|1 person marked this as a favorite.|
Magic shouldn't be just a rote set of incantations, gestures, and rituals designed to consistently and safely produce the same effects with the same ingredients. To me, being a mage should be less about "[yawn] Slay Living, [yawn] Fireball, [yawn] Summon Monster IX, [bored] Power Word Kill, I have trivialized the combat for the day" and more about "holy dog carp u guyz i can totally set teh orc army on fire liek a Christmas tree but it might kill us all! Should I do it anyway TOO LATE!!! i already made the thaumaturgy!! XD"
......All right, maybe that's a little too extreme, but my point is that magic should be:
*Powerful- mages should be rightly feared for their powerful magic.
*Fickle- just because you know how the spell should work doesn't mean it's going to be true. Even your cantrips cause ripples in the Arcane Sea.
*Inherently dangerous. You might not like what happens when you don't account for those ripples.
So how do we make mages the powerful/feared/likely to get screwed over?
Option 1 - It Only Hurts When I Cast
Microlite20 had in its default rules that all spellcasters actually burned their own hit points to power a spell (twice the spell's level + 1). You could do it this way to make magic more of a "Guys, we NEED this, the situation's that bad" thing than "Look what happens when the goblins line up in a fifteen foot cone and I cast Burning Hands! They go '(ANGUISHED SCREAMING IN GOBLIN)'" scenario. (And reward mages who specialize by reducing the cost of spellcasting for their specific school.)
Option 2 - Maybe I Should Visit the Acadamae More Often
You could have a mage make a concentration check (DC 15 + spell level) to cast a spell. If he makes it, the spell goes off without a hitch; if he fails by 5+ or rolls a natural 1, that's when the bad things happen. I'm talking stuff like he burns away some of his life essence (yay, Constitution damage!), accidentally gates in a couple elementals (who might want to bludgeon the mage and his pals to death), the spell has the exact opposite effect, or the mage finds his spellcasting suddenly cut off for a few hours. Be creative, but be fair.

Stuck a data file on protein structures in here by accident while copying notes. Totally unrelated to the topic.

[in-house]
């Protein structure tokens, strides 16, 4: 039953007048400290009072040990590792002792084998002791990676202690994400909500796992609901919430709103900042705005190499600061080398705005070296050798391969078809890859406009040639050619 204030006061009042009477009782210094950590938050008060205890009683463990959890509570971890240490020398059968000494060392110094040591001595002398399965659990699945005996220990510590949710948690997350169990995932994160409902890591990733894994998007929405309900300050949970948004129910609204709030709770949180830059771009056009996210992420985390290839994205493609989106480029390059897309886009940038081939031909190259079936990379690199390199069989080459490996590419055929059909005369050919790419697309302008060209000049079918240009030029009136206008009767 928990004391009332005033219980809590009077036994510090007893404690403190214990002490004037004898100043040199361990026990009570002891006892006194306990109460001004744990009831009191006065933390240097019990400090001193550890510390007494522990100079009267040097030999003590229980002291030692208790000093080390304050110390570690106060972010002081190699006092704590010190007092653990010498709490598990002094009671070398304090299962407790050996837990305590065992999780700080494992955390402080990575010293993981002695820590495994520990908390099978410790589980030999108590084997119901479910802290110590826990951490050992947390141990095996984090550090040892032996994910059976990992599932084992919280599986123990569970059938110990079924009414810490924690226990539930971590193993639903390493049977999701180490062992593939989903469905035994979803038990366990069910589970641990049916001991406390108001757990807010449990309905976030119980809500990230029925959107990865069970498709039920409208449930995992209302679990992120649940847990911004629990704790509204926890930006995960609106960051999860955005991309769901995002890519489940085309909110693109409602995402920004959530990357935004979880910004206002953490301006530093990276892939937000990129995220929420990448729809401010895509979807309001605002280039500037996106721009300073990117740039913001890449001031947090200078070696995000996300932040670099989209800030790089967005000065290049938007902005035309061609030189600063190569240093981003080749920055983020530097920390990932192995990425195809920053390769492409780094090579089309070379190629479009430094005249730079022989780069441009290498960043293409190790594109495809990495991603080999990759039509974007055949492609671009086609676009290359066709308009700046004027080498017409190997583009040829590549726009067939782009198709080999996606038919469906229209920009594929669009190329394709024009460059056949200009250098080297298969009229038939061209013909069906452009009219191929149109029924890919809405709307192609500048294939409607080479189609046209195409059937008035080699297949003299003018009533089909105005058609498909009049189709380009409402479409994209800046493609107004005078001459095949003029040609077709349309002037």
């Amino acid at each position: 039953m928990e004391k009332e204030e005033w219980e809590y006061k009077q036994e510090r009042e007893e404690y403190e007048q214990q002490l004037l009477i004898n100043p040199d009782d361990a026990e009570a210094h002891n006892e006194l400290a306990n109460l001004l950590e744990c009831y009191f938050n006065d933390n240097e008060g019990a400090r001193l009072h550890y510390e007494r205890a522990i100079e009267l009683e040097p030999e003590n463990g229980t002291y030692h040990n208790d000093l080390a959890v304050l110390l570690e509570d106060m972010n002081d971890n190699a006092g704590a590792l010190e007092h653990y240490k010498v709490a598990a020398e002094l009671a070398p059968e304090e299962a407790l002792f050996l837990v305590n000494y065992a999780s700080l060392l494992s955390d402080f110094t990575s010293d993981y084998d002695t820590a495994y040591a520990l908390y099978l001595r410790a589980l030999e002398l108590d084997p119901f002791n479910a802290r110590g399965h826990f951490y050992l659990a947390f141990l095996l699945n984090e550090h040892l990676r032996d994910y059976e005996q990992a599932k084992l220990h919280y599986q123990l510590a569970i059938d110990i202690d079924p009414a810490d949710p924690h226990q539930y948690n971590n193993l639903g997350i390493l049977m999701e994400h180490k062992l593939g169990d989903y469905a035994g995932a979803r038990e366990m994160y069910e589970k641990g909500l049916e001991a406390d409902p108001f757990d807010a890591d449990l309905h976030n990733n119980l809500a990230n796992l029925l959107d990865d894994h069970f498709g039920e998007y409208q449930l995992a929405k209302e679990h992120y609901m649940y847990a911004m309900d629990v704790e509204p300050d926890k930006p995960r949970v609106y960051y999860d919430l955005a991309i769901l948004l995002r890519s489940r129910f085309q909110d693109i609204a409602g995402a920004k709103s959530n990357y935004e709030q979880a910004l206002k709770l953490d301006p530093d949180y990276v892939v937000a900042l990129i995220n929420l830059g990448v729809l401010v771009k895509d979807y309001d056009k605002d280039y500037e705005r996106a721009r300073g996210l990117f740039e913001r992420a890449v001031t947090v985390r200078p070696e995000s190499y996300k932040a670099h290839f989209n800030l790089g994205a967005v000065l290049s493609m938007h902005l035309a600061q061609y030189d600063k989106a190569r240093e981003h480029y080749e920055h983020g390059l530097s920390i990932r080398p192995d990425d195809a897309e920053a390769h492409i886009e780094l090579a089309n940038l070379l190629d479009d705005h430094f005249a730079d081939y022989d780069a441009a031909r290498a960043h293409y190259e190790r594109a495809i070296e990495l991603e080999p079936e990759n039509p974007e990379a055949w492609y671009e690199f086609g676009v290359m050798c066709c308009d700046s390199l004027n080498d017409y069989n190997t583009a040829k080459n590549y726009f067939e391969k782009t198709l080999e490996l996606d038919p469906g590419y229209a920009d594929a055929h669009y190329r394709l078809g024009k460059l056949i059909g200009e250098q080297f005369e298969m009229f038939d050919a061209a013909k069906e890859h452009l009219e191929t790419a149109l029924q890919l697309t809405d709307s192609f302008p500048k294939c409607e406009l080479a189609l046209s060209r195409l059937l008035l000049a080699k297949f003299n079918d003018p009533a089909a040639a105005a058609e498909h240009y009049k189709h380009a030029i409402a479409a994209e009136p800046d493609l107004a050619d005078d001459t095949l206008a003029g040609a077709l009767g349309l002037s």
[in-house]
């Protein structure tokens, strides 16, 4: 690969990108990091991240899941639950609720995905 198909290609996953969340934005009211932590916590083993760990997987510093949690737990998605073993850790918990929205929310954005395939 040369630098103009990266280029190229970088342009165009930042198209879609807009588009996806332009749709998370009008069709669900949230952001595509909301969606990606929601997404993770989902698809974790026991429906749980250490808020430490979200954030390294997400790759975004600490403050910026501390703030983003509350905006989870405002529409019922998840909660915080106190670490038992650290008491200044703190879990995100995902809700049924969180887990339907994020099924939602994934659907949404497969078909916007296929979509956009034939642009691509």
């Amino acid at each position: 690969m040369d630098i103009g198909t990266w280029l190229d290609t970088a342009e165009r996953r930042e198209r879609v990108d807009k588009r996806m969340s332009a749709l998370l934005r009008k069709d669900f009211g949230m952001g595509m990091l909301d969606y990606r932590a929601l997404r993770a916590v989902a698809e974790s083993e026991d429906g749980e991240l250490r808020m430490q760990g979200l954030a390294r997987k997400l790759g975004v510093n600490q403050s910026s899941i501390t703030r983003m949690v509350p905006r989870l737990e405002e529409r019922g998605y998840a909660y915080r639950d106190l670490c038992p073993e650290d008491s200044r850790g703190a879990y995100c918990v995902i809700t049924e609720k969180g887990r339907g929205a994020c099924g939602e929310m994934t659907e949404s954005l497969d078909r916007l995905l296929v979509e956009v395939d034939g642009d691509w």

This should not be something easily mitigated by other effects- the Constitution injury can only be healed by time, not magic; the accidentally summoned elementals do not give an experience reward; the mage doesn't go for his stock of wands and scrolls- when he's cut off for 1d8 hours, the flow of mana means he's out of the spellcasting fight for one to eight hours.
Option 3 - Burn ALL the Books
Or you could just make magic dangerous by ripping off a rule from Wheel of Time d20. You gain a mage level, you get 1d6 permanent Insanity points. Once you reach a certain threshold (too lazy to check) and the Fun Stuff (for the DM) happens!
Alternately, you could borrow the class, uh, "feature" the maho-tsukai from Oriental Adventures has (which requires your character to be corrupted by insanity/darkness already). Every time you gain a level, you have to make a Will save to avoid taking another maho-tsukai level (and thus further condemning yourself to whatever tarrasque-filled eternity of agony your character's earning!)